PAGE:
The survey helped me to understand that the environment plays an important role on the creation process, therefore I produce more when is quiet.

  2. Lanette says:

    Your articles are for when it absolutely, positively, needs to be understood overnight.

  3. Maddy Herman says:

    Understanding how I best work has been the most enlightening experience of my first year of college. I realized that I do not work sufficiently with background music or noise. When I realized this I went to a silent spot and was able to complete so much work in a small amount of time. Also I noticed I am able to accomplish more in the evening than in the morning. Recognizing different factors in my work has helped me save plenty of time during my writing process.

  4. Austin Santiago says:

    I work best in the evening to late night, most importantly on a full stomach ready to conquer the task. I work best when everything I need and want is in its place in my surroundings, perfectly and exactly how I want them and how I left them. My desk space is of the up most importance; as I spend the most time dwelling upon it, the desk is the most meticulous and scrutinized part of my creative space. In addition to, the environment I work in must be quiet and disturbances of people and noise is highly distracting to me. A calm mind, organized and clean workspace and silence is all I need to create new and creative things.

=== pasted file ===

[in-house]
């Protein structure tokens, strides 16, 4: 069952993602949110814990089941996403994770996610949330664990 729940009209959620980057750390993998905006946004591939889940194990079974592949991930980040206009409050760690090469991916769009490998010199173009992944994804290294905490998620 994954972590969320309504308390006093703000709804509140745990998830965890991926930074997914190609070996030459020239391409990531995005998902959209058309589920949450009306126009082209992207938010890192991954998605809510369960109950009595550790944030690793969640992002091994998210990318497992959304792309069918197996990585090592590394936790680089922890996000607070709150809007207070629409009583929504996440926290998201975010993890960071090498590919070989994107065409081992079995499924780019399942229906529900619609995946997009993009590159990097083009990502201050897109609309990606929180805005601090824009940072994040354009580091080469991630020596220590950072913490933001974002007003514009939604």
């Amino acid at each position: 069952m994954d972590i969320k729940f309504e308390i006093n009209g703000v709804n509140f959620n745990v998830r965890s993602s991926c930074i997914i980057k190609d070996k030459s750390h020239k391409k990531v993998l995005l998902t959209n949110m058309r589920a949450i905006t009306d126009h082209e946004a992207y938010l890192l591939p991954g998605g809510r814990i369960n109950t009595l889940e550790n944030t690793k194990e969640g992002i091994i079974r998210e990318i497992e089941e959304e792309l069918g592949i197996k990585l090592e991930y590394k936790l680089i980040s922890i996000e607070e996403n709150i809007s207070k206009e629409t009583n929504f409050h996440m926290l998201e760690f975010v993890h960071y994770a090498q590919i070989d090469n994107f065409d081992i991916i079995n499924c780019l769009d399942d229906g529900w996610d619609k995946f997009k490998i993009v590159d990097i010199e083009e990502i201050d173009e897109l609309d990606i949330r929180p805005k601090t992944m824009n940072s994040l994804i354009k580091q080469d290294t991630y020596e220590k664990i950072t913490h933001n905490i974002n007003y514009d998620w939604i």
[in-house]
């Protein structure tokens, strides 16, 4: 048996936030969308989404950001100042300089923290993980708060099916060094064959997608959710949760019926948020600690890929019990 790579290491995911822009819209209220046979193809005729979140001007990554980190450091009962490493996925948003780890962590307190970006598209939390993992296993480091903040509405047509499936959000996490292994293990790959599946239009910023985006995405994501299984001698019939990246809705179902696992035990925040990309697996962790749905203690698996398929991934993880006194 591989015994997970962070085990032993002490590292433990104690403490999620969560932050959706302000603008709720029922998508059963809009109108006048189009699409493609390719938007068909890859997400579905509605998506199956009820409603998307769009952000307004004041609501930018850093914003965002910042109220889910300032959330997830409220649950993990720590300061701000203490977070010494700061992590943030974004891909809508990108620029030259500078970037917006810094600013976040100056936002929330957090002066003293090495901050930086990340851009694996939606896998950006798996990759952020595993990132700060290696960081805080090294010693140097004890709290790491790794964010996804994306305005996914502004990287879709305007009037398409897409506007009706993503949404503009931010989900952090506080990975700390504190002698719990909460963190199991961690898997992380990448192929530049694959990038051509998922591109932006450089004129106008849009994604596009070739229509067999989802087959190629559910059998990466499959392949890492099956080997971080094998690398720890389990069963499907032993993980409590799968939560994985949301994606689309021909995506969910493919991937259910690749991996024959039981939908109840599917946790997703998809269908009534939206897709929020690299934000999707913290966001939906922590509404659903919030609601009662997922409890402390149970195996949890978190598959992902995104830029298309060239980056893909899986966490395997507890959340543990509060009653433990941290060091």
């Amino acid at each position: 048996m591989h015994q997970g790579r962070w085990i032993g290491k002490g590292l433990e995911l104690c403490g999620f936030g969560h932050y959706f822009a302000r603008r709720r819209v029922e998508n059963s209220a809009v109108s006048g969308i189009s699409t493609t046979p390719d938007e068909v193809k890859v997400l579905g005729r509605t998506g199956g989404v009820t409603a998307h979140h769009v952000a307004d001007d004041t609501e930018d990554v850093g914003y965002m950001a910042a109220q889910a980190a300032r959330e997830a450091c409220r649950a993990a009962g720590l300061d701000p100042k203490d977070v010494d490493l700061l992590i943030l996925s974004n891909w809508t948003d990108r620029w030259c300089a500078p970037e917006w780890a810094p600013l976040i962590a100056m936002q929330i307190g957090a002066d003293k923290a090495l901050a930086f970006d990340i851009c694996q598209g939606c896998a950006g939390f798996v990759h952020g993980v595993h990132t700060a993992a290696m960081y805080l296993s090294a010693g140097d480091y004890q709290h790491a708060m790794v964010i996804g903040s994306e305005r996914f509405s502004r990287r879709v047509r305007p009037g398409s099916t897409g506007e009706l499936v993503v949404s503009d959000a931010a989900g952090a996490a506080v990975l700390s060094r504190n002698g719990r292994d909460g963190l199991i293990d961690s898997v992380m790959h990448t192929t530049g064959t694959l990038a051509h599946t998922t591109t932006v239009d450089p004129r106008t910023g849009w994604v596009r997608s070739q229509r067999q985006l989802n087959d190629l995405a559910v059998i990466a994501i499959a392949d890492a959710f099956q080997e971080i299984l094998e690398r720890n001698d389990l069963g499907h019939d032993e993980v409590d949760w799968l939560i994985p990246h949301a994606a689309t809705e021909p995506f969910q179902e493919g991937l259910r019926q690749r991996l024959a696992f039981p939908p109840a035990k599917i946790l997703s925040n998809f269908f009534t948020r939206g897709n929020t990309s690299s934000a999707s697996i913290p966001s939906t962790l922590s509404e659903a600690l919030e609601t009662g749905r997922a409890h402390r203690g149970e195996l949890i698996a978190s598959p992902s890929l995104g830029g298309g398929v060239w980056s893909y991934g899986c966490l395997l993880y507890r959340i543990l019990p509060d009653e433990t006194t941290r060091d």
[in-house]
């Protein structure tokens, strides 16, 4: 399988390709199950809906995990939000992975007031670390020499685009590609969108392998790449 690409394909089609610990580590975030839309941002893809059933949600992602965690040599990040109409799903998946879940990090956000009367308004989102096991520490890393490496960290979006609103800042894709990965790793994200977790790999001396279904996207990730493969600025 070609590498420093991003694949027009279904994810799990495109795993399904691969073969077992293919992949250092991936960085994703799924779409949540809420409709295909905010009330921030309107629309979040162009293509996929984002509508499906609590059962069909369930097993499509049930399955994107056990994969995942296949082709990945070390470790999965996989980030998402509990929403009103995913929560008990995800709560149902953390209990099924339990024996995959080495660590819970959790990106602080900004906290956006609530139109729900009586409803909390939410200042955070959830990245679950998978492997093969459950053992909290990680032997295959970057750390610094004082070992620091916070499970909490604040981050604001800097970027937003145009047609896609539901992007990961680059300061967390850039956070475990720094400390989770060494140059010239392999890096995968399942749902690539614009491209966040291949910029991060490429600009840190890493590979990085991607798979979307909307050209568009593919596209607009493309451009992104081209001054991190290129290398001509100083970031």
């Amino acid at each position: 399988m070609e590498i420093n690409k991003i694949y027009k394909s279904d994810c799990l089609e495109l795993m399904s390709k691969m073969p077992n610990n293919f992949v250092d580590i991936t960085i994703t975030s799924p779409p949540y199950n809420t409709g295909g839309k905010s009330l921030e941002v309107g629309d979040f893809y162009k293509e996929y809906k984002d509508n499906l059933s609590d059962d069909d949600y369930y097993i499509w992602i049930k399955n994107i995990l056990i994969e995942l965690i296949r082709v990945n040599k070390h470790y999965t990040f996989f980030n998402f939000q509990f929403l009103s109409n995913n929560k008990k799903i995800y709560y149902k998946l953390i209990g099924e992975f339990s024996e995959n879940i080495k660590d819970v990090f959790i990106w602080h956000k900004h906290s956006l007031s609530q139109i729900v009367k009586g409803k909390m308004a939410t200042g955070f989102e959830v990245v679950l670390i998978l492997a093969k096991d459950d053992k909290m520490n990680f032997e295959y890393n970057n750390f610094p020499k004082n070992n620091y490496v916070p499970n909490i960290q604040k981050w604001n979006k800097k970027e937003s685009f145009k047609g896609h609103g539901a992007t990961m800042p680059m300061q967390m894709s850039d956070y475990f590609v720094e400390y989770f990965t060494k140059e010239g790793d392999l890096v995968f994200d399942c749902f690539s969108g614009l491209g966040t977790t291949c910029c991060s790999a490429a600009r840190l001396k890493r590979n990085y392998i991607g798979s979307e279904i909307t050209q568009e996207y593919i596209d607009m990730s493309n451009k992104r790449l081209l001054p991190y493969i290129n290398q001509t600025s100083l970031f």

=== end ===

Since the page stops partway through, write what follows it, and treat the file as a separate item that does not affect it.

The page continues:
5. Tania Ortega says:

    I work better at night when everyone at my house is sleeping. I am not a morning person, so I rarely do homework in the morning. I like to listen to music while I’m doing homework. I find it helpful and relaxing. I also like to take breaks every half an hour. My brain just can not function for a long period of time.

  6. I was in the process of writing my poems for a class. I was having personal problems. I was in pain and feeling confuse. This time help me to understand that I was hurting. I had to stop and figure out how I would be able to concentrate. I discover that late at night I was very productive. I undestand my situation.